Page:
The third run was most enjoyable, as was the fourth. Indeed, on the fourth run, I'd got it cracked and the T9 was quite happy to wander through the Leicestershire countryside with the safety valves lightly feathering and 3/4 of a glass in the gauge glasses. The fire could pretty much look after itself, with me checking for holes at the front end and firing them lightly where necessary, whilst also maintaining the shape of the wedge but also allowing it to reduce in mass slightly each trip. Now that she was hot there was no stopping her. The final trip was a light engine move (for operational reasons) and the T9 is captured at Shenton in the late afternoon sunshine...I love this picture...
Sun Kissed T9
Upon our arrival back at Shackerstone shed the locomotive was disposed of as per normal practise. It had been an eye-opening day and indeed, I've never had to fire so much coal into an engine of this size in a trip before. Mind you, as I've written, as soon as she got properly hot she steamed very freely. The floor based injector water valves were a bit fiddly though! Overall, a very nice locomotive which looks lovely at 114 years old. Its very strange coming off something like 3803 or "Sir Gomer" and going on something like the T9 or Beattie. Its a whole different world. Another entry for "Sammys World"! Cheers. Sam.

Friday, 29 March 2013

Inside A Greyhound...

Hi guys. This afternoon I was at Shackerstone, helping clean out and light up the NRM's T9 4-4-0 No30120, ready for the weekend. Being an elder engine (built 1899) the T9 has some odd features. The firehole door for example has to be taken completely off in order to allow access to the main firehole ring and in turn, access to the firebox for a person. Having moved the heavy door casting I was able to climb into the deep firebox. It really is a tall box and I can just about stand up in there. I was in the firebox in order to do a visual check as part of the FTR, as well as cleaning out the ash from gala Sunday's fire. With all clean and dry, I came out of the firebox and we replaced the casting before lighting a strong warming fire. After an hour or two watching the fire we left the engine to it so that she could continue slowly warming through, as is the practise. Myself and Eddie are rostered out with the T9 tomorrow - I wonder how we'll get on. Cheers guys. Sam.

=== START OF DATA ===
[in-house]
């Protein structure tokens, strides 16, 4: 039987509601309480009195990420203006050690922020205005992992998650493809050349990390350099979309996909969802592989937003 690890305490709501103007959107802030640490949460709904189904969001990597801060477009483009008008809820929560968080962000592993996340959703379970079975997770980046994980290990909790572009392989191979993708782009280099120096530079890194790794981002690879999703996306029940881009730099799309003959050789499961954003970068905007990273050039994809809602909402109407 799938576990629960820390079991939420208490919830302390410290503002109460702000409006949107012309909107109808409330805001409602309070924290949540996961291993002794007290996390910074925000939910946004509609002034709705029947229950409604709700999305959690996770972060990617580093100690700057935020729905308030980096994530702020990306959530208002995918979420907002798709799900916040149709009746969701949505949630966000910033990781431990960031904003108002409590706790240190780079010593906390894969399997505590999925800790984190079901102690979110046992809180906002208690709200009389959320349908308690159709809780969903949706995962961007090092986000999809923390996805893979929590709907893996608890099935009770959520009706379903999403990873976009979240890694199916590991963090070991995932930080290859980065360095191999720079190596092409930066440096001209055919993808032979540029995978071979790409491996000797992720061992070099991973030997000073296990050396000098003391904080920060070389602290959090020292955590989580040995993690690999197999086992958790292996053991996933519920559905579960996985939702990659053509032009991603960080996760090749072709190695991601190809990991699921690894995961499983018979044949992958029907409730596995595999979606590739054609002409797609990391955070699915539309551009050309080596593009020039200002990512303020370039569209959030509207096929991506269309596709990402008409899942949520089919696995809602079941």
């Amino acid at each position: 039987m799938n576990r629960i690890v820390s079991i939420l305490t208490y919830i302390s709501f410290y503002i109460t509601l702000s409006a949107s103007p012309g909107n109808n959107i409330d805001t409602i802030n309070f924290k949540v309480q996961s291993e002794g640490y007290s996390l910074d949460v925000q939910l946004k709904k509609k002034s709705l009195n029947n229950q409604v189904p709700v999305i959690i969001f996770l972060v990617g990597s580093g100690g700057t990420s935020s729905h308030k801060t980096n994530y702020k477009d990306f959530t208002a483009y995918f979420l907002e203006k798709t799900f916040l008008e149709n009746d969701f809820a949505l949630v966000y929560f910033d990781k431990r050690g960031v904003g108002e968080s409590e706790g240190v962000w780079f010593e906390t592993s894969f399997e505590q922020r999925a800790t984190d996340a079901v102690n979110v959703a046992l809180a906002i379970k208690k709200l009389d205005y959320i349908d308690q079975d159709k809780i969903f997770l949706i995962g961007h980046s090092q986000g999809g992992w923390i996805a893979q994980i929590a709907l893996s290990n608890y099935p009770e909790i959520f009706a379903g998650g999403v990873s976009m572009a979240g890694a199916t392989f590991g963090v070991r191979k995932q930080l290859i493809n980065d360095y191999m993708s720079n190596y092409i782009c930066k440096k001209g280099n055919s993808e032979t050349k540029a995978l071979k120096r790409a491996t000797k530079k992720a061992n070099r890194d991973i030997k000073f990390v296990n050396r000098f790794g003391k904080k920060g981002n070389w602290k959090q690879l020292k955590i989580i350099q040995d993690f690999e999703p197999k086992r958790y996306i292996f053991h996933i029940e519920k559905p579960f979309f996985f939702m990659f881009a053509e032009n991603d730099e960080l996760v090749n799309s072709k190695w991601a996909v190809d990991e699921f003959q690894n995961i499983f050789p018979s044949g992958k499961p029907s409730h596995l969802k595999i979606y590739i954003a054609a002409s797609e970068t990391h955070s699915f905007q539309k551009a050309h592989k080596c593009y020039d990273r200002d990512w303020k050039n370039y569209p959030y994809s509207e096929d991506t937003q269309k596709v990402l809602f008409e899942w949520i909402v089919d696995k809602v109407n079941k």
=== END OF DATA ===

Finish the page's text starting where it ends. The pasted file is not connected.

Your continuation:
Saturday, 23 March 2013

Welcome Back..."Sybil Mary"...

Hi guys. One word: Snow...enough to strike fear into the minds of any road user or footplate staff! I left home at 5:15am this morning but, due to a traffic accident on the M42, it took me over 2 hours to get to Statfold. By then, all 7 of the engines were raising steam in the cold snow that fell from the grey skies. Phil said that seeing as I'd cleaned out "Sybil Mary" yesterday, then I could join him & Caroline on the loco for the day. I gratefully accepted the invitation to help crew an engine that was making its preservation debut! After changing into my overalls I helped Caroline oil the engine up. The Quarry Hunslets are fairly easy to oil, with the main rods on the outside, and the axlebox oil-pots too. The inside Stephenson's valve gear is accessible by bending over under the saddletank, with your chest against the running board. At arms length you can reach the eccentrics, expansion links, die-blocks and valve spindles fairly easily...dropping a bit of steam oil on the glands as you go. As planned, steaming up alongside "Sybil Mary" were "Marchlyn", No19 (also making its debut), "Harrogate" and the Corpet, with the Fowler and the big Mallet steaming up at Oak Tree Halt...